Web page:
Fragmentation the Defining Trend in Canada’s Carbon Policy

The International Institute for Sustainable Development has published a policy brief which analyses Canada’s carbon policy developments in 2012 and identifies key trends to watch for in 2013. The authors note that “accommodating the historical patchwork of provincial policy is pushing the country down a path of further fragmentation, increasing the risk of high-cost compliance and decreasing the likelihood of meeting Canada’s aspirational GHG targets.” And further, “In 2012 the federal government set an important precedent …. The Canada-Nova Scotia Equivalency Agreement has therefore established a pattern of federal policy deferral that is expected to become entrenched in 2013. The splitting of policy responsibility, with architecture provincially tailored but GHG performance standards nationally set, will underscore policy development in 2013.” Among the recommendations for 2013: “Mechanisms for coordination of policy, whether through linkage, equivalency agreements or even common LCDR markets, should be nurtured and supported. Quebec’s experiment with linking permit trade bi-laterally with California is an important precedent to watch”.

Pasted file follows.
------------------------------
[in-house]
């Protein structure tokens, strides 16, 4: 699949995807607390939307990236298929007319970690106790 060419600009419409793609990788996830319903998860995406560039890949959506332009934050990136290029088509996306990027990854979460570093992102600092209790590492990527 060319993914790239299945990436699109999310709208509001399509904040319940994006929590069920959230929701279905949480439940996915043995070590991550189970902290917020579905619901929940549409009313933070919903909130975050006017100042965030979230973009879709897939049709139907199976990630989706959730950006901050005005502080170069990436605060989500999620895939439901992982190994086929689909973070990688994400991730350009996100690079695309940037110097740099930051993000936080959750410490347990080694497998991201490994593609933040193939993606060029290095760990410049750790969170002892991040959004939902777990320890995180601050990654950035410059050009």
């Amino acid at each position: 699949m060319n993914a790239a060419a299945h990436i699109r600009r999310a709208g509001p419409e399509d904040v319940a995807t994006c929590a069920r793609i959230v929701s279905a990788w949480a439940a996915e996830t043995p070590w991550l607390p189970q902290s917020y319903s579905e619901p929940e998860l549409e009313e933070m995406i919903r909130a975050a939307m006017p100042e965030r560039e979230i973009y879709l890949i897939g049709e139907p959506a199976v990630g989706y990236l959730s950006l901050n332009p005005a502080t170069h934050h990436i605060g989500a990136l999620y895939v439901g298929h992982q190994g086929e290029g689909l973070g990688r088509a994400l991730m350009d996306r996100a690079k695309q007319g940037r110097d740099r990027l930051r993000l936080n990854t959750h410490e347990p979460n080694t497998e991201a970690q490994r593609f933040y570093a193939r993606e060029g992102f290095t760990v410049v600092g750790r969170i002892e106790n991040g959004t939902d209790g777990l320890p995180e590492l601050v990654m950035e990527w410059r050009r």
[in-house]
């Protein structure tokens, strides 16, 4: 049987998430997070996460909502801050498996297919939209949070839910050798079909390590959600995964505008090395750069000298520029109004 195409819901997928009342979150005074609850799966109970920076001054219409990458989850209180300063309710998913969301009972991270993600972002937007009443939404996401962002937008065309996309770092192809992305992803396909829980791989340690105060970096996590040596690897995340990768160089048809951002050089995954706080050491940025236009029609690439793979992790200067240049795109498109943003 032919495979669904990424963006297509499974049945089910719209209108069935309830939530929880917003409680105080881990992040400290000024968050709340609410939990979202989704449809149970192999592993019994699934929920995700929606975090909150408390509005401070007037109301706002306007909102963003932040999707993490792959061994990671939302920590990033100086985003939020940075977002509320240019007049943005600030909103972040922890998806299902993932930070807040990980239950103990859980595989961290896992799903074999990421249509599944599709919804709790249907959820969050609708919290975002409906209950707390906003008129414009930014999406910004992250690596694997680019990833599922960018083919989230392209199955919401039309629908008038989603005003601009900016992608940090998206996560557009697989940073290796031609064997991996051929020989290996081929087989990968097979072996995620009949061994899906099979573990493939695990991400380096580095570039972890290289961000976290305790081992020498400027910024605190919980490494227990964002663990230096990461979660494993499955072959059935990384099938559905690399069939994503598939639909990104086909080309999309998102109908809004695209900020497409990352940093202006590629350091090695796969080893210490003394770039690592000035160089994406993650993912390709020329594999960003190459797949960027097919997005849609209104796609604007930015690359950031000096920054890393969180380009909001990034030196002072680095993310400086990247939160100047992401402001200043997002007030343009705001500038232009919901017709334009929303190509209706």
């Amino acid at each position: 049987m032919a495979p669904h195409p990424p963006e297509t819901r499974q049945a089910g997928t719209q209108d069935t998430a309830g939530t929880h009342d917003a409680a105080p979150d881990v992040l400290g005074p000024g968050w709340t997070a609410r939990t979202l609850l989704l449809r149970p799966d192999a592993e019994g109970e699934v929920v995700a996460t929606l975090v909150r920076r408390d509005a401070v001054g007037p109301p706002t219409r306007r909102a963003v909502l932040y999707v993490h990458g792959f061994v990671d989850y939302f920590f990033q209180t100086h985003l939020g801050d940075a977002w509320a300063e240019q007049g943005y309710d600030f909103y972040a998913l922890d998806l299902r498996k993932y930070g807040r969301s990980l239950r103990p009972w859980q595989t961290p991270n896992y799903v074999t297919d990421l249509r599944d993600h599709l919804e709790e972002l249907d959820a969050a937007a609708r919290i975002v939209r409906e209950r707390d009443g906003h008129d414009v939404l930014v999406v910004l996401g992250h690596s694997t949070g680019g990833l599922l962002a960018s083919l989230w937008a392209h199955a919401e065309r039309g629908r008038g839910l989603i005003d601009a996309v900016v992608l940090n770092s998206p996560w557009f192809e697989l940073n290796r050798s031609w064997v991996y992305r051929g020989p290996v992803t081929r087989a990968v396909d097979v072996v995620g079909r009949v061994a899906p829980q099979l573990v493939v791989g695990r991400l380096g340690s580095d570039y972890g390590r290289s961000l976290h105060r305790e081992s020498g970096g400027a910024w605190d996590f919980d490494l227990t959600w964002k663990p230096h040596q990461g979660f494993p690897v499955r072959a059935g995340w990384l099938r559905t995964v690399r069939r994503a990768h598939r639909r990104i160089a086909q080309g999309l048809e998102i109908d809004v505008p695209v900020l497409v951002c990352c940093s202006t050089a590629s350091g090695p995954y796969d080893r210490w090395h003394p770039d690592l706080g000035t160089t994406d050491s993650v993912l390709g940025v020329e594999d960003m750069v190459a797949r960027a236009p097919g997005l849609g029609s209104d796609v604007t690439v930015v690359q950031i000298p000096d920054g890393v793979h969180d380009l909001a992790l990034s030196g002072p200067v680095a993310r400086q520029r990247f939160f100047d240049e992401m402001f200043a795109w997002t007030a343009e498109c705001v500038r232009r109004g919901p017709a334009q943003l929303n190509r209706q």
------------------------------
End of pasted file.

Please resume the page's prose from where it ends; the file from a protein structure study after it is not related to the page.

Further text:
Canadian Carbon Policy Year in Review and Emerging Trends, 2012 is available at:
http://www.iisd.org/pdf/2012/regulating_carbon_canadian_policy.pdf

 

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